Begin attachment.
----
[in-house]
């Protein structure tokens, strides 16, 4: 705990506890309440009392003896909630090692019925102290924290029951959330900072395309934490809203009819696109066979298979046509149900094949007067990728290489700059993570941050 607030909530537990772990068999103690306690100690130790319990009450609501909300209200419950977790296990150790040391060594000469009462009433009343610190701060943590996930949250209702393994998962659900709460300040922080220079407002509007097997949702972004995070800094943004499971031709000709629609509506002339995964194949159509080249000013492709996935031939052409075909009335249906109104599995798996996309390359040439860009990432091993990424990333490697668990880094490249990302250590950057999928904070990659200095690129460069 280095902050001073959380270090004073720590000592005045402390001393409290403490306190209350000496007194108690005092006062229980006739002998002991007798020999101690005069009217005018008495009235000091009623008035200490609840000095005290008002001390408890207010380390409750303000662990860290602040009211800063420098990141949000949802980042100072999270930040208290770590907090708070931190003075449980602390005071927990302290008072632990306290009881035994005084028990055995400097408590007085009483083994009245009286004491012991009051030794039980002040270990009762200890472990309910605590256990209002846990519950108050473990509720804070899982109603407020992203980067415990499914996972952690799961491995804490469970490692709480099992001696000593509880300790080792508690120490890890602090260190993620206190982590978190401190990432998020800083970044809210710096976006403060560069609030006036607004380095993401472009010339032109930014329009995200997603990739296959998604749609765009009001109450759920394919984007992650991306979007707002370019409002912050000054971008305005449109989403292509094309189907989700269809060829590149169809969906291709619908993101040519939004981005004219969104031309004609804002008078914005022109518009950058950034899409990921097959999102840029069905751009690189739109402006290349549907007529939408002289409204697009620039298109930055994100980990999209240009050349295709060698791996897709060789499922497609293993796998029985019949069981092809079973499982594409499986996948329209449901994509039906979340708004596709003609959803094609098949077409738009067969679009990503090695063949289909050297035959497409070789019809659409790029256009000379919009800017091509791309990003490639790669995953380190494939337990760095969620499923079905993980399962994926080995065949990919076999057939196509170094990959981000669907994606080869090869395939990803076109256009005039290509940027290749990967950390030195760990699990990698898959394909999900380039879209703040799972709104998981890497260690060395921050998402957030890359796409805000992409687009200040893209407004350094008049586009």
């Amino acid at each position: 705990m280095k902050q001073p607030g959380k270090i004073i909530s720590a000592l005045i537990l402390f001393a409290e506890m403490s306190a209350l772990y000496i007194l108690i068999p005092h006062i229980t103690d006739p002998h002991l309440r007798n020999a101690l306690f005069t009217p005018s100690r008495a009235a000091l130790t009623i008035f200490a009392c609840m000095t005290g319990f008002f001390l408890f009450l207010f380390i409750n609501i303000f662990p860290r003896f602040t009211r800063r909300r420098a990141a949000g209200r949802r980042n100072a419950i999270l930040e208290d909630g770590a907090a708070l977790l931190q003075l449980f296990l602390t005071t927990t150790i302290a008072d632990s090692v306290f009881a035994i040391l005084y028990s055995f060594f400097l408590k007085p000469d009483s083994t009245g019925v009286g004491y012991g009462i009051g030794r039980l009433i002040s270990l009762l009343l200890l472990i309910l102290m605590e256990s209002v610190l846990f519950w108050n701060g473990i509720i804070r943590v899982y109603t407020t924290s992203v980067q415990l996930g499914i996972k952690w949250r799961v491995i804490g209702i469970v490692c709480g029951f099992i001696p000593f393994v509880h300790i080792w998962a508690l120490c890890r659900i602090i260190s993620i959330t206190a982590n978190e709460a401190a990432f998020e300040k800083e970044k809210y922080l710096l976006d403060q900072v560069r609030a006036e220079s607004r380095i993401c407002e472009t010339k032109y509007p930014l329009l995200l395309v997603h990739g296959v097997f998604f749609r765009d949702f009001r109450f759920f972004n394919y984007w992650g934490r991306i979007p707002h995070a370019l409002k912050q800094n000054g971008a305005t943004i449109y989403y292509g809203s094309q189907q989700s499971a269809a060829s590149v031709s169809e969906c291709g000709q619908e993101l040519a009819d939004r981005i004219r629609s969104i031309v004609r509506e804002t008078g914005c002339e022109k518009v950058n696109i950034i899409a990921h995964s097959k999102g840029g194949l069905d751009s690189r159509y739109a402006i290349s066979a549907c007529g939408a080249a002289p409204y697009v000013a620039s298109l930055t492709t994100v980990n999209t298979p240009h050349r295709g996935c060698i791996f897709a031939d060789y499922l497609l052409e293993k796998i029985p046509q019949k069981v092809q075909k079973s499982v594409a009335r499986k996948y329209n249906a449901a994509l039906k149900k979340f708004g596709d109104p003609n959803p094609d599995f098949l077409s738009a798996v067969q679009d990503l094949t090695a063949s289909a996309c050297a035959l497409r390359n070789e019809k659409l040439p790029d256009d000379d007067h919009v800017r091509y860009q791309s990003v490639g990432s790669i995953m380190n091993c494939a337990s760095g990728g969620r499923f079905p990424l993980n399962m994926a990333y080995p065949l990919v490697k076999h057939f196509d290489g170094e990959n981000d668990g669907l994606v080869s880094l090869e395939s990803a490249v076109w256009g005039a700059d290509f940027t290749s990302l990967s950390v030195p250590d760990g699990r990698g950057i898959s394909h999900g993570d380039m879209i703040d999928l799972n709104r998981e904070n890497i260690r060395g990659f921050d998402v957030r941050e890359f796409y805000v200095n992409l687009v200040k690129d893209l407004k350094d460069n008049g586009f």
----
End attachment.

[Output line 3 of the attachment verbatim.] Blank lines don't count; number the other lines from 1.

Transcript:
């Amino acid at each position: 705990m280095k902050q001073p607030g959380k270090i004073i909530s720590a000592l005045i537990l402390f001393a409290e506890m403490s306190a209350l772990y000496i007194l108690i068999p005092h006062i229980t103690d006739p002998h002991l309440r007798n020999a101690l306690f005069t009217p005018s100690r008495a009235a000091l130790t009623i008035f200490a009392c609840m000095t005290g319990f008002f001390l408890f009450l207010f380390i409750n609501i303000f662990p860290r003896f602040t009211r800063r909300r420098a990141a949000g209200r949802r980042n100072a419950i999270l930040e208290d909630g770590a907090a708070l977790l931190q003075l449980f296990l602390t005071t927990t150790i302290a008072d632990s090692v306290f009881a035994i040391l005084y028990s055995f060594f400097l408590k007085p000469d009483s083994t009245g019925v009286g004491y012991g009462i009051g030794r039980l009433i002040s270990l009762l009343l200890l472990i309910l102290m605590e256990s209002v610190l846990f519950w108050n701060g473990i509720i804070r943590v899982y109603t407020t924290s992203v980067q415990l996930g499914i996972k952690w949250r799961v491995i804490g209702i469970v490692c709480g029951f099992i001696p000593f393994v509880h300790i080792w998962a508690l120490c890890r659900i602090i260190s993620i959330t206190a982590n978190e709460a401190a990432f998020e300040k800083e970044k809210y922080l710096l976006d403060q900072v560069r609030a006036e220079s607004r380095i993401c407002e472009t010339k032109y509007p930014l329009l995200l395309v997603h990739g296959v097997f998604f749609r765009d949702f009001r109450f759920f972004n394919y984007w992650g934490r991306i979007p707002h995070a370019l409002k912050q800094n000054g971008a305005t943004i449109y989403y292509g809203s094309q189907q989700s499971a269809a060829s590149v031709s169809e969906c291709g000709q619908e993101l040519a009819d939004r981005i004219r629609s969104i031309v004609r509506e804002t008078g914005c002339e022109k518009v950058n696109i950034i899409a990921h995964s097959k999102g840029g194949l069905d751009s690189r159509y739109a402006i290349s066979a549907c007529g939408a080249a002289p409204y697009v000013a620039s298109l930055t492709t994100v980990n999209t298979p240009h050349r295709g996935c060698i791996f897709a031939d060789y499922l497609l052409e293993k796998i029985p046509q019949k069981v092809q075909k079973s499982v594409a009335r499986k996948y329209n249906a449901a994509l039906k149900k979340f708004g596709d109104p003609n959803p094609d599995f098949l077409s738009a798996v067969q679009d990503l094949t090695a063949s289909a996309c050297a035959l497409r390359n070789e019809k659409l040439p790029d256009d000379d007067h919009v800017r091509y860009q791309s990003v490639g990432s790669i995953m380190n091993c494939a337990s760095g990728g969620r499923f079905p990424l993980n399962m994926a990333y080995p065949l990919v490697k076999h057939f196509d290489g170094e990959n981000d668990g669907l994606v080869s880094l090869e395939s990803a490249v076109w256009g005039a700059d290509f940027t290749s990302l990967s950390v030195p250590d760990g699990r990698g950057i898959s394909h999900g993570d380039m879209i703040d999928l799972n709104r998981e904070n890497i260690r060395g990659f921050d998402v957030r941050e890359f796409y805000v200095n992409l687009v200040k690129d893209l407004k350094d460069n008049g586009f």